Spelling it out: Exhibiting the obviousThe visually appealing artworks explore culture at “Canvas at Theatre”, but they lack both depth and novelty.
Famous for its Newar food joints, narrow gallies, and as a university student hub, Kirtipur has been welcoming a diverse group of people for a long time, along with successfully preserving the traditional Newar culture.
During 2017’s Kathmandu Triennale, Amrit Karki also made the historical citadel of Nayabazar, Kirtipur his canvas by painting 21 houses with a single thread of red, making a rectangle. Now, almost three years after that visual installation, the historical town is hosting a new kind of art exhibition, highlighting 26 artworks of various artists.
‘Canvas at Theatre’, organised by Theatre Mall, is a unique styled exhibition one wouldn’t expect a theatre house to host. Located in Kirtipur’s Rarahil Memorial School, viewers can experience both the art exhibition and the play ‘Jamun ko Rukh’, organised by the theatre group at the same time.
Twelve of the artists mainly opted for etching, a process of making artworks by making prints on metal plates with the use of acids, while there are a few who also used the medium of acrylic as well.
Most of the artworks are tied together with a similar theme—reflecting the socio-cultural aspects of society. From Subhas Tamang’s work titled ‘Study of History IV’, where he displays how automobiles were brought to Nepal years ago, to Manisha Manandhar’s ‘Jwalnhyaka’ an artwork where jwalah nhyaka and sina muh, a traditional, decorated hand-mirror and a container to store sindoor are the main subject, the artists have cultural elements in their sights when doing their works.
Gazing upon artworks, outdoors, that are next to a theatre can be a new and exciting experience for the viewers. There are few works that really stood out from the rest, however.
Sony Rai’s ‘Replacement’ is one aesthetically appealing piece. It easily and aptly conveys what the artist is intending to express. Through the medium of etching, she has created something that reflects the replacement of traditional hand-loomed clothing with fast fashion brands and wasteful industry. In one image, the woman is wearing a traditional outfit. However, cleverly, in the reflective image of the same woman, we can see the logos of the global brands emblazoned on her outfit like that of Levis, Puma, Prada and so on. The motifs Rai has used clearly help viewers understand what she wants to express.
‘Memories of Soil’ by Bidhyaman Tamang also succeeds in conveying another message, reflecting upon the Capital’s amoeba-like urbanisation. In his artwork, one can see the depictions of uprooted bulbs of garlic placed above a map of Kathmandu and its nearby districts. The artist juxtaposes the figures of garlic over the map to show how in the past, Kathmandu and its nearby cities were lush green and were a fertile area for growing abundant crops which later got replaced because of urbanisation, hence the title. The soil has been uprooted in lieu of progress, and the artist clearly depicts that.
Representing the struggles faced by women in our society, due to an entrenched patriarchal mindset, Bishan Rajbhandari’s work in the exhibition is something that many, especially women can connect to. In his piece, also a result of the etching process, Bhandari conveys a strong message without too many frills or motifs. In it are figures of a man and a woman.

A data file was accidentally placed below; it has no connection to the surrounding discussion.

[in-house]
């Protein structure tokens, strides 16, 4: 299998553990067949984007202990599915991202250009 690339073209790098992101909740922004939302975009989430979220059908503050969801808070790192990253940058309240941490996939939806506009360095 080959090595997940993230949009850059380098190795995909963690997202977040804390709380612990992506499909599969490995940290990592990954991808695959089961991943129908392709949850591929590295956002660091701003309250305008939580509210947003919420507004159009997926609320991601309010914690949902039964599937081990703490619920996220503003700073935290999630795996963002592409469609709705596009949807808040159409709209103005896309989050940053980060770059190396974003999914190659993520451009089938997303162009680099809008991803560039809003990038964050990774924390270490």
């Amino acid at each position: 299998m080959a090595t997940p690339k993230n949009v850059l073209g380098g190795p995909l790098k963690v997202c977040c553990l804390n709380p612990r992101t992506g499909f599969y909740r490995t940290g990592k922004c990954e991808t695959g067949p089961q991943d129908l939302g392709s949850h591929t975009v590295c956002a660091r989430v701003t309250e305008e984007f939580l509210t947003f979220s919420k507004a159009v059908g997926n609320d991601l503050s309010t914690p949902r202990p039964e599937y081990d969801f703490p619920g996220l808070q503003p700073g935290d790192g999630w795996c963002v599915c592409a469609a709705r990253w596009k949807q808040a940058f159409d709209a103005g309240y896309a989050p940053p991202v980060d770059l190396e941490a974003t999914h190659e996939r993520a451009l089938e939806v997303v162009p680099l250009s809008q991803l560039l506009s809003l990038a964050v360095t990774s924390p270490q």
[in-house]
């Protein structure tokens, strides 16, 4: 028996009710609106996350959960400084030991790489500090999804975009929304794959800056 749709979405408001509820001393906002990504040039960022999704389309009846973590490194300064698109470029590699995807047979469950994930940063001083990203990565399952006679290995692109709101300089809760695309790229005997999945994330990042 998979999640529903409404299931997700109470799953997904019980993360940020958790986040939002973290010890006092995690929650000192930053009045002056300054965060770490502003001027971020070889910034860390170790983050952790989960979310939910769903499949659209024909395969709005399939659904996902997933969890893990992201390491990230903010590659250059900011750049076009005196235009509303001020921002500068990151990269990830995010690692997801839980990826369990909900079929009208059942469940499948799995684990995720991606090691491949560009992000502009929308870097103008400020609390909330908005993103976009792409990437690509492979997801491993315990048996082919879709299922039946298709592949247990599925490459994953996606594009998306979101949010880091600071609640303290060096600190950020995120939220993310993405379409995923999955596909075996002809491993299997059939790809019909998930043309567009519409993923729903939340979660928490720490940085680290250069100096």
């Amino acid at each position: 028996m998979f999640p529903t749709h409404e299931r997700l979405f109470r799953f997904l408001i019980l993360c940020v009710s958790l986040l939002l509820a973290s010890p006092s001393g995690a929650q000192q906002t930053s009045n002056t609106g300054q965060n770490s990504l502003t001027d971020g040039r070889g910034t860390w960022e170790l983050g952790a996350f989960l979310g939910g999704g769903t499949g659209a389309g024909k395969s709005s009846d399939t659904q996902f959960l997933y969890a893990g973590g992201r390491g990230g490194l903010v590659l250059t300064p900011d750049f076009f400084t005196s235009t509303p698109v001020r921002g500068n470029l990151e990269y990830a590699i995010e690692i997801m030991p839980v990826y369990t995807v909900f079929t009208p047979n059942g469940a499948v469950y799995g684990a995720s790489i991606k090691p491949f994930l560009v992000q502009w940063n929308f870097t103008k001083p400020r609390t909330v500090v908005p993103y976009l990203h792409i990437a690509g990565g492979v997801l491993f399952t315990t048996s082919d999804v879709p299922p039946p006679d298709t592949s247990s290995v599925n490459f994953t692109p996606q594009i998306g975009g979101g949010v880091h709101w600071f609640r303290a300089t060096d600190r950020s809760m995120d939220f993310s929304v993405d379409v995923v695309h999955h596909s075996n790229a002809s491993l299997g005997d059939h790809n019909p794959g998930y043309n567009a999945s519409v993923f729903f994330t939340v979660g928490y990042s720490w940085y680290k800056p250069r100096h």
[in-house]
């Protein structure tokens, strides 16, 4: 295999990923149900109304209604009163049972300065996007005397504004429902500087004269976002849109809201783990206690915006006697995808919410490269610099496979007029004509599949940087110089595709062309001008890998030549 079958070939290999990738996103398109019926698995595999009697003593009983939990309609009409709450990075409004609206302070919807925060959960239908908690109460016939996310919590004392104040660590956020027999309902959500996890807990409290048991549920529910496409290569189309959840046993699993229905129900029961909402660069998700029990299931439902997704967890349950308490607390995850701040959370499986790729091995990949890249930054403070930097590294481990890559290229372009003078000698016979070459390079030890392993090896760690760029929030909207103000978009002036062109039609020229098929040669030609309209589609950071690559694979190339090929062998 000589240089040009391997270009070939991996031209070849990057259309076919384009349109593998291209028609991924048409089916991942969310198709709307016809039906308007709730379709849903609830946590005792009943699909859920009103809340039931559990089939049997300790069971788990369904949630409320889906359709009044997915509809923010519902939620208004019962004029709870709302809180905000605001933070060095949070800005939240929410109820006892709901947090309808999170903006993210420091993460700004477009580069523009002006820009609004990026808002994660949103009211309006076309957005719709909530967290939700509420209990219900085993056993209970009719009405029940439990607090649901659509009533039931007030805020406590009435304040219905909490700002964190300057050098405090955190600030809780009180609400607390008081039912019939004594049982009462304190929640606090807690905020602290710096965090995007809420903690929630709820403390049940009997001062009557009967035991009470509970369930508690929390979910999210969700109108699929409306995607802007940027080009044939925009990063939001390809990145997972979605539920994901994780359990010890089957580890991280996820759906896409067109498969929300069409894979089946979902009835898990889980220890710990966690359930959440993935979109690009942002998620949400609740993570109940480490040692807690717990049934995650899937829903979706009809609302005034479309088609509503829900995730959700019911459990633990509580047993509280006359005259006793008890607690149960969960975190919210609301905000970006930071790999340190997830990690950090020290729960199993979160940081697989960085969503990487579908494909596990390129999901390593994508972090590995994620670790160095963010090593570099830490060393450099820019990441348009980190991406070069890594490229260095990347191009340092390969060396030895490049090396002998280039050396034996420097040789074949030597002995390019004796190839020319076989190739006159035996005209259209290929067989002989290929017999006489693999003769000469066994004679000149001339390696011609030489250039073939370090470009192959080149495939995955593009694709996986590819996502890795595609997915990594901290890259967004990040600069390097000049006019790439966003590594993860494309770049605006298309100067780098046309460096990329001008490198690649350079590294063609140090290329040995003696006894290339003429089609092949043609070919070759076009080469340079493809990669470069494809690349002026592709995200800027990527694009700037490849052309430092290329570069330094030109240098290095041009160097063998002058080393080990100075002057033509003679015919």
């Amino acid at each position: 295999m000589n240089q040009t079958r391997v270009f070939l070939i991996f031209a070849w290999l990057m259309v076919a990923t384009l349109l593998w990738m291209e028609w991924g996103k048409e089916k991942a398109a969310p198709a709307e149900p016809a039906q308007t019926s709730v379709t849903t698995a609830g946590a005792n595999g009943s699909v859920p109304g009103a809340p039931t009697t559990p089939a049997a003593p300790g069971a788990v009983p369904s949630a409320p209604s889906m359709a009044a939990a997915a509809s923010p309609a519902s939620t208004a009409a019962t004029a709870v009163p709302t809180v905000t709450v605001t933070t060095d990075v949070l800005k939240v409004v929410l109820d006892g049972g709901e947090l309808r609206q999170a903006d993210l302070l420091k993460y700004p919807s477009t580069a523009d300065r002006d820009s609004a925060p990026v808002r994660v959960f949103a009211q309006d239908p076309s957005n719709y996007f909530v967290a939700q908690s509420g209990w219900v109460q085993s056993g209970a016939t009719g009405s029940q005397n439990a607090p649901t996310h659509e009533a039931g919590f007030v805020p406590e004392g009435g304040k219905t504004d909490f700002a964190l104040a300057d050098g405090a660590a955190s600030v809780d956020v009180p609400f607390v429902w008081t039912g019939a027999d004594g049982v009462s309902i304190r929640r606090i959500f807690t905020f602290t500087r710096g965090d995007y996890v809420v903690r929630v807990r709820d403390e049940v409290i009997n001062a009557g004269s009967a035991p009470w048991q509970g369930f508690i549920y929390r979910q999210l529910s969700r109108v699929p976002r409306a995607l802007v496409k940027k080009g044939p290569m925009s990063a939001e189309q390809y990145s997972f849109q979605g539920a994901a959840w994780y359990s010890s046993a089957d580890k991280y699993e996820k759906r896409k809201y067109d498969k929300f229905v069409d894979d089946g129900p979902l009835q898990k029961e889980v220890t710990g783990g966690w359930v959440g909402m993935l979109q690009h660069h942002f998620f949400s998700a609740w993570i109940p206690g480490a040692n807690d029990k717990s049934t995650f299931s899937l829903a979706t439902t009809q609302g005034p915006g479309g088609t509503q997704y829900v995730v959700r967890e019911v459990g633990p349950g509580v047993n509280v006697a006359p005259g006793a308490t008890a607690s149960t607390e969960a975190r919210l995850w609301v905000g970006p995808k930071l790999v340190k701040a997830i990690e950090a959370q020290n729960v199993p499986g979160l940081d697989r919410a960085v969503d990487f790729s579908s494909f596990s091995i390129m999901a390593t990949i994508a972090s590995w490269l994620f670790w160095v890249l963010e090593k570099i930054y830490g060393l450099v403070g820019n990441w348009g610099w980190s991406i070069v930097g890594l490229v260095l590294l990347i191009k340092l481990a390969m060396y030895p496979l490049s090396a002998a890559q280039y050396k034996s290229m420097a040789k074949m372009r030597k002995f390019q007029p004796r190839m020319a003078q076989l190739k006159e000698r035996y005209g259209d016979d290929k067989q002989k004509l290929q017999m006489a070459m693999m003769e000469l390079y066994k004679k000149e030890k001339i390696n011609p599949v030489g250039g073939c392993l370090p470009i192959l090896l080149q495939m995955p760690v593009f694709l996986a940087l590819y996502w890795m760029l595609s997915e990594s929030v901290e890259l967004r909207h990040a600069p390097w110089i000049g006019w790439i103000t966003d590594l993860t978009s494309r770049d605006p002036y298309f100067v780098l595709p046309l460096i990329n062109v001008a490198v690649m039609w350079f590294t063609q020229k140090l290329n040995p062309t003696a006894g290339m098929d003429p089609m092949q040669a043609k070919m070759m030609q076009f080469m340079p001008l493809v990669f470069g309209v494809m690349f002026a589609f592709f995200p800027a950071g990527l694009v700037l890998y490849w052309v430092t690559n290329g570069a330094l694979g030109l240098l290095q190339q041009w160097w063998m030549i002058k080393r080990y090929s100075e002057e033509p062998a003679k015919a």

The man, holding a leg of a woman, seems to be taking steps for walking. In the background of the male figure, the artist has used muted tones to represent darkness. The female figure’s head and leg is in the same background along with the male figure, while her other leg is on a juxtaposed, bright pink background. It seems the artist wants to show how bright her life could be if she were to be able to use her own two feet to walk, and weren’t dragged down by the opposite sex.
Rajbhandari successfully encompasses the struggles many women facing—a suffocating environment which makes them feel trapped.
There were few acrylic paintings, but there was nothing unique and surprising about them that could grab the attention. However, every piece’s detailing is exceptional, and the decision to use etching as a medium is a commendable departure from regular paint on canvas.
Art, and quality of art, is in the eye of the beholder. It’s forever a subjective perception that drives our interpretations. It always varies, from person to person, and the artists’ motivations are entirely personal. Sometimes they express their own emotions and feelings, other times they reflect on their culture, society and their version of reality.
However, what was disappointing is that the motifs were clearly visible in almost all of the artworks, the metaphors rather obvious, and unrequiring of deeper thought—the result can feel slightly trite and uninspiring or interesting.
Everything at the exhibition was visually appealing, speaking to the ills and good in our society, but lack the required depth to compete in this day and age’s high-quality art scene.
It’s not that to be a great artwork, one needs to make it complex. But artists should be able to convey their message through their works in a way that incites discourse in their audience. Great art can mean a great many things that individuals can interpret in their own way. Art should also be able to make the viewers think and rethink about their works, every time they gaze upon the work—which is in itself is a victory for artists. But it’s not the case here, as the art is rendered forgettable because of its lack of nuance—unfortunately, it seems to still be the case with a lot of Nepali artists these days.
The exhibition and the play ‘Jamun ko Rukh’ will be held until January 18 in Theatre Mall, Kirtipur.